After a combustion process in a cylinder the pressure is 1200 kPa and the temperature is 350°C. The gases are expanded to 140 kPa in a reversible, adiabatic process. Calculate the work done by the gases, assuming they can be approximated by air with variable specific heats.


First, at 623 K the relative pressure Pr1 is interpolated to be


The approximate result of Example 5.7 is seen to have an error less than 1.5 percent. The temperature difference (T2T1) is not very large; hence the small error.


The entropy change has been found for an ideal gas with constant specific heats and for an ideal gas with variable specific heats. For pure substances, such as steam, entropy is included as an entry in the steam tables (given in App. C). In the quality region, it is found using the relation


Note that the entropy of saturated liquid water at 0°C is arbitrarily set equal to zero.

It is only the change in entropy that is of interest.


For a compressed liquid it is included as an entry in Table C.4, the compressed liquid table, or it can be approximated by the saturated liquid values s at the given temperature (ignoring the pressure). From the compressed liquid table at 10 MPa

and 100°C, s = 1.30 kJ/kg ⋅ K, and from the saturated steam table C.1 at 100°C, sf =

1.31 kJ/kg ⋅ K; this is an insignificant difference.

The temperature-entropy diagram is of particular interest and is often sketched

during the problem solution. A T-s diagram is shown in Fig. 5.8; for steam it is essentially symmetric about the critical point. Note that the high-pressure lines in the compressed liquid region are indistinguishable from the saturated liquid line. It is often helpful to visualize a process on a T-s diagram, since such a diagram illustrates assumptions regarding irreversibilities.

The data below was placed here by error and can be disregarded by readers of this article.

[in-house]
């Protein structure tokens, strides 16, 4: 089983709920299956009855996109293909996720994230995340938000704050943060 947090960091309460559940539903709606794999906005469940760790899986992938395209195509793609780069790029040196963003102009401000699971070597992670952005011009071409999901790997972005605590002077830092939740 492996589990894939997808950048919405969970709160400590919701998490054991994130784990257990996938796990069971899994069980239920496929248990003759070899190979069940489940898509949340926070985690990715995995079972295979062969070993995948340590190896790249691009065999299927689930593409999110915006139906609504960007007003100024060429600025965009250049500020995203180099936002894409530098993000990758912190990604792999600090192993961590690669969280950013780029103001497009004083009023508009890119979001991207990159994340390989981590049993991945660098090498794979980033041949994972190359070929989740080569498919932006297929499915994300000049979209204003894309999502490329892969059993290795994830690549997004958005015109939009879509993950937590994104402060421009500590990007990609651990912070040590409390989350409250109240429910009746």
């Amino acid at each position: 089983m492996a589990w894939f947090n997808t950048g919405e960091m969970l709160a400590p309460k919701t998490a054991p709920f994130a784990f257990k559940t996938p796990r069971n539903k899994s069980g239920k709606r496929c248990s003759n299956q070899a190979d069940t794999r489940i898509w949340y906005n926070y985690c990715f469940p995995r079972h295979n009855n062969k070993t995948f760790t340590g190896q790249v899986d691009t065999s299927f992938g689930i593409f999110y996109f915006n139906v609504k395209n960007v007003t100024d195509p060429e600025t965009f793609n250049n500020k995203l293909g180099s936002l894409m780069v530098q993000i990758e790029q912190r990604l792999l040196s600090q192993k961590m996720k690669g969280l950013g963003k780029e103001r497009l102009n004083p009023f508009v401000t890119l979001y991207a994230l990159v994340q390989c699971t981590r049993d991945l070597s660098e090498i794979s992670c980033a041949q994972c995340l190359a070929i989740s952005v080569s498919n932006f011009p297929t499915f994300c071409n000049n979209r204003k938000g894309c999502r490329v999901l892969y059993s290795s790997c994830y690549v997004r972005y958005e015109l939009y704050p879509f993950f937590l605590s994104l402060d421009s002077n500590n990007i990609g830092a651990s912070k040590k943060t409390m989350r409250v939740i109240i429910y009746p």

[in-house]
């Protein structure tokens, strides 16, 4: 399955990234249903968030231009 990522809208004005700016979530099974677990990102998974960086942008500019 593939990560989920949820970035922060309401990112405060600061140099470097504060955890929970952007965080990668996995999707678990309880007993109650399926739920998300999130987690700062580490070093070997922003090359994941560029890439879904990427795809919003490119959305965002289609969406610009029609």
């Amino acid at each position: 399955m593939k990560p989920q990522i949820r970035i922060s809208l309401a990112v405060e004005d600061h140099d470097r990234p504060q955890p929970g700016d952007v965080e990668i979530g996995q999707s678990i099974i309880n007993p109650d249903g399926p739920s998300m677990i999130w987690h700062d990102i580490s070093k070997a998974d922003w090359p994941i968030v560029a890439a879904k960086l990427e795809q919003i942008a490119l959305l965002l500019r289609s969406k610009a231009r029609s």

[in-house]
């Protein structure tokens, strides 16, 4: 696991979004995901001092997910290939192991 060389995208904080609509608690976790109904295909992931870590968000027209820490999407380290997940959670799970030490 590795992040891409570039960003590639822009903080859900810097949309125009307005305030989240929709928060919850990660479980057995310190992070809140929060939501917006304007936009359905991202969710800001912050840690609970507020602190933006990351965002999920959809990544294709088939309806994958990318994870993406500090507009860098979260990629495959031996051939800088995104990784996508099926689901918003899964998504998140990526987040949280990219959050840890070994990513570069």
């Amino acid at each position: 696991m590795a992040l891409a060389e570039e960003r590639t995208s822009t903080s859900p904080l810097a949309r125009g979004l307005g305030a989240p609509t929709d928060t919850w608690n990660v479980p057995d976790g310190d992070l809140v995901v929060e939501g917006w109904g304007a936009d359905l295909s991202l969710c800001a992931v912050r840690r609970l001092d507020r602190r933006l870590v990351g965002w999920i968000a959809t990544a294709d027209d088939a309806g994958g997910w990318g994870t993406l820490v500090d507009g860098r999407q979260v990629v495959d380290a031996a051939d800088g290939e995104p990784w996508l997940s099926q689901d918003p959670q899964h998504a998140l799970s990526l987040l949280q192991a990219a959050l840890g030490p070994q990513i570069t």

For a solid or a liquid, the entropy change can be found quite easily if we can assume the specific heat to be constant. Returning to Eq. (5.21), we can write, assuming the solid or liquid to be incompressible so that dv = 0,

Tds = du = CdT (5.39)

where we have dropped the subscript on the specific heat since for solids and liquids Cp Cv , such as Table B.4, usually list values for Cp; these are assumed to be

equal to C. Assuming a constant specific heat, we find that


If the specific heat is a known function of temperature, the integration can be per- formed. Specific heats for solids and liquids are listed in Table B.4.


Steam is contained in a rigid container at an initial pressure of 600 kPa and 300°C. The pressure is reduced to 40 kPa by removing energy via heat transfer. Calculate the entropy change and the heat transfer.


From the steam tables, v1 = v 2 = 0.4344 m /kg. State 2 is in the quality region. Using the above value for v 2 the quality is found as follows:

0.4344 = 0.0011 + x(0.4625 − 0.0011) x = 0.939

The entropy at state 2 is s2 = 1.777 + 0.939 × 5.1197 = 6.584 kJ/kg ⋅ K. The entropy change is then

Δs = s2s1 = 6.584 − 7.372 = − 0.788 kJ/kg ⋅ K

The heat transfer is found from the first law using w = 0 and u1 = 2801 kJ/kg:

q = u2 u1 = (604.3 + 0.939 × 1949.3) − 2801 = – 366 kJ/kg